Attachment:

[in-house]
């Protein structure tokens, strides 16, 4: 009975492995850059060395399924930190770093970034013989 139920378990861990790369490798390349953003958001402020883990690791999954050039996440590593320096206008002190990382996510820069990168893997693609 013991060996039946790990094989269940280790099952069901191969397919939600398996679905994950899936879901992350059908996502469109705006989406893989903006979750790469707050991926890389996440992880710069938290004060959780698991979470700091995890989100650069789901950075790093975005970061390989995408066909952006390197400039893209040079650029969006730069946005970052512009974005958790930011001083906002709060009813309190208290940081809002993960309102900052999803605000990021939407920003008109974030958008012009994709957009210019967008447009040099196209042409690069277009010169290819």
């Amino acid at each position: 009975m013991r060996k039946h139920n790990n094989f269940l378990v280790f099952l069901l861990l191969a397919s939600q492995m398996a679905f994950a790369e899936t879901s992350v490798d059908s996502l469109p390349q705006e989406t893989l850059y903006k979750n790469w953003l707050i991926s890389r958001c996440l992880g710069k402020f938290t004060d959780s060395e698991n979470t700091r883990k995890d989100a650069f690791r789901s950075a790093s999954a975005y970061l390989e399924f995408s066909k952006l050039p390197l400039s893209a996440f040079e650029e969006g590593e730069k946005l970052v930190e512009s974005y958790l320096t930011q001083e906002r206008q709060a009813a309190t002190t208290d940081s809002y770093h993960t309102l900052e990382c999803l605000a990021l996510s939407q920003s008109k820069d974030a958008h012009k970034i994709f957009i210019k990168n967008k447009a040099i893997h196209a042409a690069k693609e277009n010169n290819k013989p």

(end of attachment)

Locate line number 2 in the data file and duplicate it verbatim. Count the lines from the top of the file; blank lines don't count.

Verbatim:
């Protein structure tokens, strides 16, 4: 009975492995850059060395399924930190770093970034013989 139920378990861990790369490798390349953003958001402020883990690791999954050039996440590593320096206008002190990382996510820069990168893997693609 013991060996039946790990094989269940280790099952069901191969397919939600398996679905994950899936879901992350059908996502469109705006989406893989903006979750790469707050991926890389996440992880710069938290004060959780698991979470700091995890989100650069789901950075790093975005970061390989995408066909952006390197400039893209040079650029969006730069946005970052512009974005958790930011001083906002709060009813309190208290940081809002993960309102900052999803605000990021939407920003008109974030958008012009994709957009210019967008447009040099196209042409690069277009010169290819």